News and Stories

UPDATE: Atmospheric River & The California Drought

January 13, 2017


The atmospheric river brought multiple storms to California over the past week which has helped ease the state’s drought.


While 58% of the state continues to experience drought conditions, mainly in Central and Southern California, the rain and snow received over the last week has been significant in ending the drought in Northern California. In comparison, 97% of the state was in a drought at the same time last year. Rain from these storms has filled many of the state’s main reservoirs to above normal levels for this time of year and some areas in the Sierra Nevada Mountains have received up to 12 feet of snow over the past week. More rain and snow is forecast to move into California next week. While these storms have provided some drought relief, several wet winters are needed to completely fill reservoirs and replenish groundwater throughout the rest of the state.


Attached is a map showing current drought conditions in the state of California. While drought conditions have greatly improved from last year, the red portion (D3-D4), representing extreme drought continues to cover the key growing regions of Ventura County/Oxnard, California and parts of the San Joaquin Valley. In contrast, the white or non-shaded portion of the state shows that nearly 35% of the state (Northern California) is no longer experiencing drought conditions.


Storms that reached California have increased the statewide snowpack to 163% of normal, to date. Snowpack is key to providing snowmelt to reservoirs throughout the spring and summer months. The Sierra Nevada snowpack has significantly increased over the course of this winter. When we reported on the drought four weeks ago, the snowpack was sitting at only 54% of normal or 3.7 inches of water content. As of today, snowpack water content is 20.8 inches which is substantially more surface water that will be available to reservoirs over the coming months. Listed below are the current snowpack levels for the main regions of the Sierra Nevada Mountains.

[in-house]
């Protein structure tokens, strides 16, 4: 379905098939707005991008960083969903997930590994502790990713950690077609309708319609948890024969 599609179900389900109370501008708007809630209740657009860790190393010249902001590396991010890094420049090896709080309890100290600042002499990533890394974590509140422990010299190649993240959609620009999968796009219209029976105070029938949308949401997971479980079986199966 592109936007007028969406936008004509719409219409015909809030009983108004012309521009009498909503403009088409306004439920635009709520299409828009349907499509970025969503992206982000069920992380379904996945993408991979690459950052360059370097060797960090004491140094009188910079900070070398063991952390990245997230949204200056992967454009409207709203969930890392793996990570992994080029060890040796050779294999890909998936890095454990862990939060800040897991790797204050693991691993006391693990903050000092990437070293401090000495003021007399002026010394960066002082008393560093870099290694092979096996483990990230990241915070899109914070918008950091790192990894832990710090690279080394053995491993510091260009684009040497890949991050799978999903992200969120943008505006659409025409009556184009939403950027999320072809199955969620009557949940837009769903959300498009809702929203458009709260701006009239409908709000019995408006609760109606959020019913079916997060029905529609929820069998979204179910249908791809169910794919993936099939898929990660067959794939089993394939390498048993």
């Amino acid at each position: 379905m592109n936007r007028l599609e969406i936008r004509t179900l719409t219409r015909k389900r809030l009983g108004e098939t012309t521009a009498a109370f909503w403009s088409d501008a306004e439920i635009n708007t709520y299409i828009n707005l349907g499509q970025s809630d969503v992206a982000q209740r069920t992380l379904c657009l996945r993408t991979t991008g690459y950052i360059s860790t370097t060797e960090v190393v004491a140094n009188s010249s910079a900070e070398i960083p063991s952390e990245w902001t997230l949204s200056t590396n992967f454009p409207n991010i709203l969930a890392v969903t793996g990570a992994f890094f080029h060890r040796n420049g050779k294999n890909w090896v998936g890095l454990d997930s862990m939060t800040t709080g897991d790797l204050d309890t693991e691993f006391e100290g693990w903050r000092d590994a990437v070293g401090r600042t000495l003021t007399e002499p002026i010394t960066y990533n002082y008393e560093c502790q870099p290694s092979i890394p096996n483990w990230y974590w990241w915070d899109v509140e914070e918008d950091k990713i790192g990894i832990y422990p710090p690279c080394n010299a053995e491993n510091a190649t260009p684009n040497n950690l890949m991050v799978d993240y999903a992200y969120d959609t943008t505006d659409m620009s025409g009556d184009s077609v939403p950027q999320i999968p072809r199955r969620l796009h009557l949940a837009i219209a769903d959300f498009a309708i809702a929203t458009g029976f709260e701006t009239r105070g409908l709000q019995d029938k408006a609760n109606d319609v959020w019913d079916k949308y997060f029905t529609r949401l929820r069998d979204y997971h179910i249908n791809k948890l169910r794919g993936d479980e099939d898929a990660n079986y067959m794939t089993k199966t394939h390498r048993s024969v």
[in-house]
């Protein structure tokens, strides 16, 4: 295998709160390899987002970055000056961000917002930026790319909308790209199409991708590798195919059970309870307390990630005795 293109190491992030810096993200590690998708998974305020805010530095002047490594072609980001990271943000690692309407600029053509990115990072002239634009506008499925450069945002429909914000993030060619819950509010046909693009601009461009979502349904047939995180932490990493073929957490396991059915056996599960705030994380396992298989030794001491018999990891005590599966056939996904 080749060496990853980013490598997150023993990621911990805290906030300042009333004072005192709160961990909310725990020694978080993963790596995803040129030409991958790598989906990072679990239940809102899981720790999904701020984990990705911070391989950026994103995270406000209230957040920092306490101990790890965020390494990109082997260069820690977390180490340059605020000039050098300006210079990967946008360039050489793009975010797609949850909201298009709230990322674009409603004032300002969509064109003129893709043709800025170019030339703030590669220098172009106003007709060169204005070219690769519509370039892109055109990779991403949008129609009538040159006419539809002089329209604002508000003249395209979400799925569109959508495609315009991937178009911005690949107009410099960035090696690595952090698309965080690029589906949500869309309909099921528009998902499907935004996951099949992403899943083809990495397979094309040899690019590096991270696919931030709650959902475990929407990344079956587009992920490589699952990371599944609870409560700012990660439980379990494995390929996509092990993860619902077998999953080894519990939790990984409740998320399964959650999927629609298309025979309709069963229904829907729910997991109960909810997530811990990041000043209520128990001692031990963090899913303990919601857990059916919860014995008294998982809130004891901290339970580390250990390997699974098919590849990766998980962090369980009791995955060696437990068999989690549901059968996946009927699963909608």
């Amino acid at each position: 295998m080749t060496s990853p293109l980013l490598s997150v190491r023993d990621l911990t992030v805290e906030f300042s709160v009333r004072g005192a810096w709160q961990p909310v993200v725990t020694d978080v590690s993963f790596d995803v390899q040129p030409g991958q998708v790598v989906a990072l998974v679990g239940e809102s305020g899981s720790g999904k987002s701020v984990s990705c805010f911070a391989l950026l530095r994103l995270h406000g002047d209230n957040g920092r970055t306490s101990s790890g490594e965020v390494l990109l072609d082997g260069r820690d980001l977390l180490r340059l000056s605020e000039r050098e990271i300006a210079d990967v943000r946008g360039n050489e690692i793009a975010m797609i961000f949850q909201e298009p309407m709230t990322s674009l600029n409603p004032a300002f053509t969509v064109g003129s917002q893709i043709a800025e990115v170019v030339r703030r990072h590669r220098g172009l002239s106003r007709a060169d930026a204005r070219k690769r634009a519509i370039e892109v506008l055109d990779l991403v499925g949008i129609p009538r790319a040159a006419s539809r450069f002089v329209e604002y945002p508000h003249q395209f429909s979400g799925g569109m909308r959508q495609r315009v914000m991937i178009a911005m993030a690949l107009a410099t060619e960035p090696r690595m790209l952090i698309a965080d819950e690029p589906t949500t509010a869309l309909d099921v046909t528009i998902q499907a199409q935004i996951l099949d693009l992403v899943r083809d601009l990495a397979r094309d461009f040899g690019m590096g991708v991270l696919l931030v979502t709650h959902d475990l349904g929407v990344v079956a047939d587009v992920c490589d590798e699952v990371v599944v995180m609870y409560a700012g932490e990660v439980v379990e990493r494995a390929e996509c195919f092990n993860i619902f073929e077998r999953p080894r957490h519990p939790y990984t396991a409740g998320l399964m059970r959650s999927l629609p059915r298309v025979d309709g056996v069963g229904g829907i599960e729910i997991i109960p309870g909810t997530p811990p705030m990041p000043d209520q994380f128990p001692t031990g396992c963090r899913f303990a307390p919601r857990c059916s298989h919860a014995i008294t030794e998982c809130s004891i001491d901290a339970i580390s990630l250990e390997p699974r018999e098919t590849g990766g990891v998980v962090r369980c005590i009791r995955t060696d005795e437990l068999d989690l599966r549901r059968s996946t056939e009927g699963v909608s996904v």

Northern Sierra snowpack is above normal levels at 17.3 inches (132% of normal)

             Central Sierra snowpack is above normal levels at 22.5 inches (163% of normal)

             Southern Sierra snowpack is above normal levels at 21.7 inches (197% of normal)


In addition to higher-than-normal snowpack levels, rain has increased many reservoirs levels throughout the state.


             The state’s largest reservoir, Lake Shasta, is 83% full (129% of normal)

             Lake Oroville is 79% full (126% of normal)

             Folsom Lake is 69% full (137% of normal)

             San Luis Reservoir, which provides surface water to much of the San Joaquin Valley, is 69% full (95% of normal)


The storms over the last week have also boosted Salinas Valley’s main reservoirs, Lake Nacimiento and Lake San Antonio, which are important for recharging groundwater supplies in the area.


             Lake San Antonio is currently 13% full, which is 7% more than a month ago

             Lake Nacimiento is 54% full, which is 31% more than a month ago


Rainfall totals in Northern California remain above seasonal norms while the other key growing regions are nearing seasonal norms.


Please contact your Markon customer service representative for more information.


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